Mar 9, 2021 12:50 am
I'm not a huge D&D guys. I mostly played in the settings my friends had purchased: Darksun, Greyhawk, Ravenloft, Forgotten Realms. The one setting which does interest me though is the one from Kobold Press. Midgard? Or Zobeck maybe? Forgot the exact name. An underground ghoul empire which has conquered most of the Underdark and regularly use Drows, Duergars, and Derros as cattle? A vampire nation which has recently conquered one of its neighbours? A pact signed by the human nations with the dark feys, allowing people to travel using "Fey Roads" allowing to travel faster through the fey's own dimension... All those things sounds fascinating to me.
Mar 9, 2021 1:54 am
I suspect not many people will answer this way, but I find Theros SUPER intriguing. I've always loved Greek myth, and playing half-sandbox half-character/plot driven game in Theros sounds great. I really enjoyed reading through the recent book and was disappointed it didn't get more traction.
Mar 9, 2021 2:01 am
skeptical_stun says:
I suspect not many people will answer this way, but I find Theros SUPER intriguing. I've always loved Greek myth, and playing half-sandbox half-character/plot driven game in Theros sounds great. I really enjoyed reading through the recent book and was disappointed it didn't get more traction.
I doubt many will answer that way because it's so new and doesn't have the nostalgia and mystique about it as the other settings mentioned. But I definitely agree, it's probably my favorite setting book to come out of 5e!
Mar 9, 2021 4:00 am
I missed out on Theros when it was the current set for M:tG, wasn't playing at the time so I didn't buy any cards. So I wouldn't have thought to name it my favorite, but really any of the M:tG worlds would be fun to play in. Ravnica is my absolute top though.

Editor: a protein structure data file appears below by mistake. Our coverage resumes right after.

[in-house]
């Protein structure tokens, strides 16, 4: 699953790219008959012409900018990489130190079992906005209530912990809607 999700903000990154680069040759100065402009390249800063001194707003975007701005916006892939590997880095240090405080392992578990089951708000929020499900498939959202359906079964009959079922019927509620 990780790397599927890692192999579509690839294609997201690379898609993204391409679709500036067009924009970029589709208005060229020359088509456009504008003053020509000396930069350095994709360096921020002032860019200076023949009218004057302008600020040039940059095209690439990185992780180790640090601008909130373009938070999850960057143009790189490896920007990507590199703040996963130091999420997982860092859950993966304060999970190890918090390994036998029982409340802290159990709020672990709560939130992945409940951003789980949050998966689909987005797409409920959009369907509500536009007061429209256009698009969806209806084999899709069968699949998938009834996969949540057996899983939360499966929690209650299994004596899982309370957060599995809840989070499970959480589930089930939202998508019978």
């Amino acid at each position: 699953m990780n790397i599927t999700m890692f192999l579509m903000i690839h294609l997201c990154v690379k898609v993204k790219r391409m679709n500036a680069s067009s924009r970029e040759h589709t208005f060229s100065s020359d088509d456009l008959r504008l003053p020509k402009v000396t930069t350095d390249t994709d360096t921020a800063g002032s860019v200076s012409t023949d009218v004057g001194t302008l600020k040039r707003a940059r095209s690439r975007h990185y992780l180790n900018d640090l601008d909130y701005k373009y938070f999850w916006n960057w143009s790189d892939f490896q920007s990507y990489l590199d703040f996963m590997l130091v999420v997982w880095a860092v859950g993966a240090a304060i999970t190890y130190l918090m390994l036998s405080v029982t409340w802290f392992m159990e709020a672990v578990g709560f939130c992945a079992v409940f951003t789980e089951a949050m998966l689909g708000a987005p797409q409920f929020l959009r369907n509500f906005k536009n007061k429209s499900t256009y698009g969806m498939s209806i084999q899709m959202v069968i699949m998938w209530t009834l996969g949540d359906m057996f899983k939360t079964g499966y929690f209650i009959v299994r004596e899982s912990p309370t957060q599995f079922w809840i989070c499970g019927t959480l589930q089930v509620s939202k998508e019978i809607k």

Len

Mar 9, 2021 6:32 am
skeptical_stun says:
I suspect not many people will answer this way, but I find Theros SUPER intriguing. I've always loved Greek myth, and playing half-sandbox half-character/plot driven game in Theros sounds great. I really enjoyed reading through the recent book and was disappointed it didn't get more traction.
I agree, I was really hyped about Theros when I first got the book! I like how the book helps players create characters that belong in the setting without getting them to read the lore. For example, they give guidance on how to pick Traits, Ideals, Flaws, and Bonds that fit with ancient Greece themes. Characters get supernatural gifts that are loaded with setting flavour. The piety mechanic gets them acting in accordance with the setting's religions.

Building these ideas into the character mechanics seems much more likely to get a game with the unique Theros feeling than handing them a bunch of lore to read.

Len

Mar 9, 2021 6:34 am
reposting from discord:

Eberron is my favorite kitchen-sink setting. Everything fits together so well, and the kind of games it encourages (pulp action adventure) fit my style pretty well.

Ptolus gets my vote for favorite niche setting. It's a whole world of d&d in one city and it really blows my mind how they fit so much action and intrigue. A Monte Cook masterpiece.

Dark Sun gets an honorable mention here. It oozes with drama and excitement. Very hard to have a boring adventure in Dark Sun.

There aren't many settings I don't like! On my bucket list of official settings is Nentir Vale. Never got to play there but the points of light concept sounds tailor made for creating awesome stories.